All this being said, my best advice is to find out for yourself what is required to enter every country on your cruise. In addition to the visa, also get copies of the best official documentation from every visa-required country that explains the rules for entry. Our experience shows the cruise lines and some border officials sometimes do not really know what any given country may require if you have a "foreign" passport, and when they don't know the rules, they tend to deny boarding.
In fact, in the case of the woman from Macao above, the official was wrong! She did not need a visa and should have been allowed on the ship. However, she had left her copy of the official Bermuda document that backed her claim at home. Had she had it with her, she might have been able to change the official's mind.
Cruise Line Policies -- Age Restrictions There are other reasons to deny boarding other than visas and passports. Cruise lines have their own policies and once again, it is up to you to know their policies before you book your cruise. If you do not comply with the cruise line policies you will be denied boarding and you will not get a refund or other compensation.
An example; Carnival Cruise Line has a rule that anyone under the age of 21 must be accompanied by someone at least 25 years of age in the same stateroom. Otherwise the younger person will be denied boarding. But there are exceptions:
A guest's age will be verified at embarkation. Guests not conforming to this policy will be denied boarding and assessed a 100% cancellation penalty. NO exceptions will be made at embarkation.
If you are under 21 and part of a group an exception may be made. Group policy is slightly different because of stricter group terms and conditions including mandatory chaperones, damage deposits and other considerations. But you should verify what is allowed before you go.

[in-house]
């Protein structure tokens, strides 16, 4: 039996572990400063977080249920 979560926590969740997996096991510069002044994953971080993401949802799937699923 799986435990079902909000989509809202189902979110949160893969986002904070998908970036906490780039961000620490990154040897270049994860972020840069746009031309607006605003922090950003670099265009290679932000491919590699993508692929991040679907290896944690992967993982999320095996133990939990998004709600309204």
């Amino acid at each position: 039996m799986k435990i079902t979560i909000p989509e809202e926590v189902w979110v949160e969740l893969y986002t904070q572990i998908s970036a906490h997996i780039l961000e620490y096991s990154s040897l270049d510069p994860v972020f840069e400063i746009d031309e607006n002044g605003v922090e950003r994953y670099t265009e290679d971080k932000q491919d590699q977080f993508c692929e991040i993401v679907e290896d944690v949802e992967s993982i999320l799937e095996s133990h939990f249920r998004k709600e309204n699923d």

Minor Children Traveling with a Legal Guardian Adults who are not the parent or legal guardian of any minor child traveling with them are required to present the child's valid passport and visa (if required) and an original notarized letter signed by at least one of the child's parents. The notarized letter from the child's parent must authorize the traveling adult to take the child on the specific cruise and must authorize the traveling adult to supervise the child and permit any medical treatment that might be administered to the child. If a non-parent adult is a Legal Guardian, the adult must present a certified certificate of Guardianship with respect to the child.
Take note that if the child has two legal parents and one is not going on the cruise, even in cases of divorce where only one parent has legal custody, it is a very good idea to get notarized permission from the parent who is not going on the cruise. Immigration officials have been known to deny a parent taking a child out of the country without the absent parent's notarized permission slip.
Health Reasons - Pregnancy Many cruise lines have a policy that denies pregnant women from cruising. In fact, Carnival just changed the rule from denying women who are more than 26 weeks along to denying those who are beyond 24 weeks along.
This rule was changed recently, and there was a case of a woman who checked originally when she made her deposit, but did not check again before she made her final payment. Meanwhile, the cruise line changed the rule and when she arrived at the ship at 26 weeks pregnant she was denied boarding. In this case, the cruise line did refund her cruise fare.
Other Health Reasons At the time of boarding, you are given a form to fill in asking if you have experienced diarrhea or vomiting in the last 48 hours. The reason is they are on the lookout for Norovirus. If they believe you have the virus they may deny you boarding. Having the symptoms alone is not the issue. If you have food poisoning or a non-infectious cold that is not a concern. But if they determine the cause is Norovirus you will be denied.